Auto mergers were once thought of as the best things since sliced bread. Massive operating capacity leverage, shared platforms to reduce cost and a reduction of R&D spend per vehicle. The word “synergy” gets bandied about more than Casanova whispers “I love you“on Valentines Day! Yet why is the auto industry littered with divorces from these romances?
Lets list them.
Daimler bought Chrysler in 1998. Divorced in 2007.
Daimler alliance with Mitsubishi Motors founded in 2000. Divorce in 2005.
Daimler alliance with Hyundai founded in 2000. Divorce in 2004.
Honda – Rover JV. Started 1980. Divorced 1994
BMW – Rover – Started 1994. Deceased 2000.
Nissan – Renault – Started 1999. Currently providing real headaches due to Carlos Ghosn saga. Nissan wants full independence
Ford forms Premier Automotive Group (PAG) comprising Land Rover, Aston Martin, Volvo, Lincoln and Jaguar. Set up in 1999.
Ford sells Aston Martin in 2007.
Ford sells Land Rover & Jaguar to Tata in 2008
Ford sells Volvo to Geely in 2010.
Fiat Chrysler (FCA) formed in 2014 – including Fiat, Abarth, Chrysler, Jeep, RAM, Dodge, Lancia, Maserati & Ferrari brands.
FCA spins Ferrari off in 2016.
This isn’t an exhaustive list but one can be guaranteed that more money has been lost in auto mergers in aggregate than made. Daimler paid $45bn for Chrysler. Almost all of the Mercedes profits plugged the losses of Chrysler. Mercedes quality suffered through cost cutting sending it down toward the bottom of surveys. Daimler’s shares lost over $80bn in market cap as this disaster unfolded.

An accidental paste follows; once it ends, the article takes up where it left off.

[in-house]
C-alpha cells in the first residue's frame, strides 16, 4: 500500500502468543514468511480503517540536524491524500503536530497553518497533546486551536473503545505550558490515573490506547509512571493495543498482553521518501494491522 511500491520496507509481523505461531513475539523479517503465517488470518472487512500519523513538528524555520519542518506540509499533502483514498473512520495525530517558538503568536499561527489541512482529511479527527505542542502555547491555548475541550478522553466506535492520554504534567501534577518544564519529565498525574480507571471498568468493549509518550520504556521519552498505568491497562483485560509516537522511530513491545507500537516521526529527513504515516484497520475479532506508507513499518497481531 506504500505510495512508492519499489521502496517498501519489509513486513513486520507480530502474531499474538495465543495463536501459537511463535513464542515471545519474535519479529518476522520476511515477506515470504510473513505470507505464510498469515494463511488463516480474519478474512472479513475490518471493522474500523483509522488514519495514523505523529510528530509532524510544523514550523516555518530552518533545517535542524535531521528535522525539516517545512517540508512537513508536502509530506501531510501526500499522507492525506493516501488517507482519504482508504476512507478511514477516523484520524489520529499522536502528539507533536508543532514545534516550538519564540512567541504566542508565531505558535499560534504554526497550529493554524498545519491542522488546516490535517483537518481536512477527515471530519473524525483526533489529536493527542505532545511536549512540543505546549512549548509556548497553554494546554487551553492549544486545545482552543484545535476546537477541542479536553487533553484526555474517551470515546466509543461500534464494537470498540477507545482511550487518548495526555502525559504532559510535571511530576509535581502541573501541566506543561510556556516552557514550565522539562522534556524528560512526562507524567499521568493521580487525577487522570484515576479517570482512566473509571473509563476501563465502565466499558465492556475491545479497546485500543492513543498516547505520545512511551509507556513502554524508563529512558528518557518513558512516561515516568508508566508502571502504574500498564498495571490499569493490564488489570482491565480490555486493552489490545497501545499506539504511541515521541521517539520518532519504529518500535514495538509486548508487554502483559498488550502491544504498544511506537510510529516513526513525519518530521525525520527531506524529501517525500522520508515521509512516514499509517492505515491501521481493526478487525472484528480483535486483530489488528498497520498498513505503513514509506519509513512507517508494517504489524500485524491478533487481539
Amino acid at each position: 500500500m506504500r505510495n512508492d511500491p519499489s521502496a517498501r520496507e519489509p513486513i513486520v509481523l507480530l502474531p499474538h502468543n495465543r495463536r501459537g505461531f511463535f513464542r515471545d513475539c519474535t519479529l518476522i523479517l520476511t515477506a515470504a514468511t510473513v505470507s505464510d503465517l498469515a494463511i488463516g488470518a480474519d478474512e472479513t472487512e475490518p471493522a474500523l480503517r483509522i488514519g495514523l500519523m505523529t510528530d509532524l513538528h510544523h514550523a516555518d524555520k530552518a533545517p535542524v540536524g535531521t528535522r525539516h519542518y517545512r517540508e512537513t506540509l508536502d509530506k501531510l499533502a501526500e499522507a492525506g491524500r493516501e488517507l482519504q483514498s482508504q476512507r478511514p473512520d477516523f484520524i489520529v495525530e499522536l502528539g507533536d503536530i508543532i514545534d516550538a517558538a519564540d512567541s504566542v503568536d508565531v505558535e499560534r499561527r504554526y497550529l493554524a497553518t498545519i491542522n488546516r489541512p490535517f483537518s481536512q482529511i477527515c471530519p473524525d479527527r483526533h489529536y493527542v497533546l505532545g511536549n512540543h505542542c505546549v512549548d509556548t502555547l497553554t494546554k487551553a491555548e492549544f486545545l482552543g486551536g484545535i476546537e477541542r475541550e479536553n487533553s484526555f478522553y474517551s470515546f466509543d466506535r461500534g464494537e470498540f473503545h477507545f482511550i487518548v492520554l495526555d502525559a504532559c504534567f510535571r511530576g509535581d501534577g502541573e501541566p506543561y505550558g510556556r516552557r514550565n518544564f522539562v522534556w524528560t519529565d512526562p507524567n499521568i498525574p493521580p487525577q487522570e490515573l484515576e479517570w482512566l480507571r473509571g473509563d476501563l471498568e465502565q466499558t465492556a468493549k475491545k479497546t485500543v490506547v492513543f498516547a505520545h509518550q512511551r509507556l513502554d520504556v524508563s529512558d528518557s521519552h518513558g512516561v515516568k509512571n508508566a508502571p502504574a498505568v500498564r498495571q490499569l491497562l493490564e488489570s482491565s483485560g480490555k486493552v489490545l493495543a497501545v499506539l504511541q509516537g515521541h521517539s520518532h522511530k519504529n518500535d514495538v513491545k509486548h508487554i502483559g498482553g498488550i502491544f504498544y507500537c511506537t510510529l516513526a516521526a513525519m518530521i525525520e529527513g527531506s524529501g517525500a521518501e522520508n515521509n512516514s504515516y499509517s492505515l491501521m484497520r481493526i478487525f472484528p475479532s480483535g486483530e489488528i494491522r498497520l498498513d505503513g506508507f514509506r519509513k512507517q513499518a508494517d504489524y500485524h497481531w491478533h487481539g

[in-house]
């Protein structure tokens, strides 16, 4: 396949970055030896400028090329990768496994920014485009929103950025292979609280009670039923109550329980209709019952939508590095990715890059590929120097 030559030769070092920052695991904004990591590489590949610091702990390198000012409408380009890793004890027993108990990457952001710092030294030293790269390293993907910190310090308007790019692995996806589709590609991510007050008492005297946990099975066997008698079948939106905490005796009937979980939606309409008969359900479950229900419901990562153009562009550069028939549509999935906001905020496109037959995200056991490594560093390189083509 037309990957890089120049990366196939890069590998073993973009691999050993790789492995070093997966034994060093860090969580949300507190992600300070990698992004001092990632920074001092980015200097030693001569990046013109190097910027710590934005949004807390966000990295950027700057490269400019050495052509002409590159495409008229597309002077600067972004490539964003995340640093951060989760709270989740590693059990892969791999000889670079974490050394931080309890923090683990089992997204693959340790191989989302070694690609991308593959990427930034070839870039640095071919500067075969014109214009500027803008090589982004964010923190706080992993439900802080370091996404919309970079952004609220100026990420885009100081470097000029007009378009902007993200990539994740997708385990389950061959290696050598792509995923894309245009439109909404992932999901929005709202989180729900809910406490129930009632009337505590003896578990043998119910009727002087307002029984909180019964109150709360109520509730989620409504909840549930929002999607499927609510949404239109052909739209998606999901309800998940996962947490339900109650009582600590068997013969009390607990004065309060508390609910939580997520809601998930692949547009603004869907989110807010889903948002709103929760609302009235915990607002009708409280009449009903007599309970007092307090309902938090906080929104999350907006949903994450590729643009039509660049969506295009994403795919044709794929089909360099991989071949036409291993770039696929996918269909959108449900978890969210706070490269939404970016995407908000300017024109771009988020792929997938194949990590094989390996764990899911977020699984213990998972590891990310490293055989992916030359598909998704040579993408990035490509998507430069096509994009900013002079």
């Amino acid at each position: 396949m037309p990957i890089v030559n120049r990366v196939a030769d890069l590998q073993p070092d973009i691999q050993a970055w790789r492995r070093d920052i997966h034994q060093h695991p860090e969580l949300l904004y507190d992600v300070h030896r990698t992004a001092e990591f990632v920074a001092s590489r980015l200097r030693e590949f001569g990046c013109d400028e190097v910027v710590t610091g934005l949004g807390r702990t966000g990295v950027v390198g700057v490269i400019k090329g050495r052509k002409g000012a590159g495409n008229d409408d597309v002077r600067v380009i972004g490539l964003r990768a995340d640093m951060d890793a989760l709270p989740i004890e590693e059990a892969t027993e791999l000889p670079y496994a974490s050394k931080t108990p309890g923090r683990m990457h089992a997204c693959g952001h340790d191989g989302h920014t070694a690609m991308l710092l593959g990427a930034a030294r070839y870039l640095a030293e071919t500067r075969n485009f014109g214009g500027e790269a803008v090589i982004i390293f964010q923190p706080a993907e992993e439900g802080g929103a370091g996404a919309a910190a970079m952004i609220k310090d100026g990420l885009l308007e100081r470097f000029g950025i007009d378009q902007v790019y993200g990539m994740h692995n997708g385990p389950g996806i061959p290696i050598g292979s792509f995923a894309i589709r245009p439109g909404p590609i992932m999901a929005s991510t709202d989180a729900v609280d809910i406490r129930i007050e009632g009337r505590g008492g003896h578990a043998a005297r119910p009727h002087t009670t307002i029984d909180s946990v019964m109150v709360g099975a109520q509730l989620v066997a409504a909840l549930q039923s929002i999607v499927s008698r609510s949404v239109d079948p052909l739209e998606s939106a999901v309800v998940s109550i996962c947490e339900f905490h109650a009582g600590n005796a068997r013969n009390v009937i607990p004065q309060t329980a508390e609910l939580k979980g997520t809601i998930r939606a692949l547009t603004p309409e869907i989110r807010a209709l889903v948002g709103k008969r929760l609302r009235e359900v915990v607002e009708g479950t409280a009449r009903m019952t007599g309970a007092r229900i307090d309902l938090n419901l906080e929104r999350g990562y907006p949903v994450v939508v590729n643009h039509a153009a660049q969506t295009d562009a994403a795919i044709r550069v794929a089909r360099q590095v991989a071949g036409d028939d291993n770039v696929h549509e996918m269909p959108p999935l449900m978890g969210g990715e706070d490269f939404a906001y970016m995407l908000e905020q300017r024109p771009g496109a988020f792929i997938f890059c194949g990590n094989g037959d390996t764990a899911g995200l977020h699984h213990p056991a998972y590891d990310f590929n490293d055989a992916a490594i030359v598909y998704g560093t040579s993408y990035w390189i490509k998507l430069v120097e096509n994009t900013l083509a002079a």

FCA and Nissan/Renault have been amongst the more successful marriages but global markets have turned many a honeymoon period into separation with fights over custody.
Forming a merger at the top of a cycle seems fraught with risks. Global auto sales are slowing. Renault and Fiat bring a lot of overlap in product lines. Nissan is such an unclear part of the puzzle.
One can argue that synergies which will lower the costs of future production have merit. Investing in battery technology does make sense across multiple product lines.
The biggest problem for the auto industry is that should a slowdown hit mid-merger, which brand suffers the hits? Which marketing team gets culled? Which R&D projects get scuppered? Too many cooks spoil the broth is the end result. There is no way a merger can be locked down in a short timeframe unless one of the parties is facing bankruptcy and has no choice but to comply. That is why Nissan-Renault worked.
Renault-FCA would be better conceived after markets have imploded. Marriages built on tough times stand a far bigger chance of survival than those that are built when things are the rosiest. Shareholders will be the biggest losers if conceived now.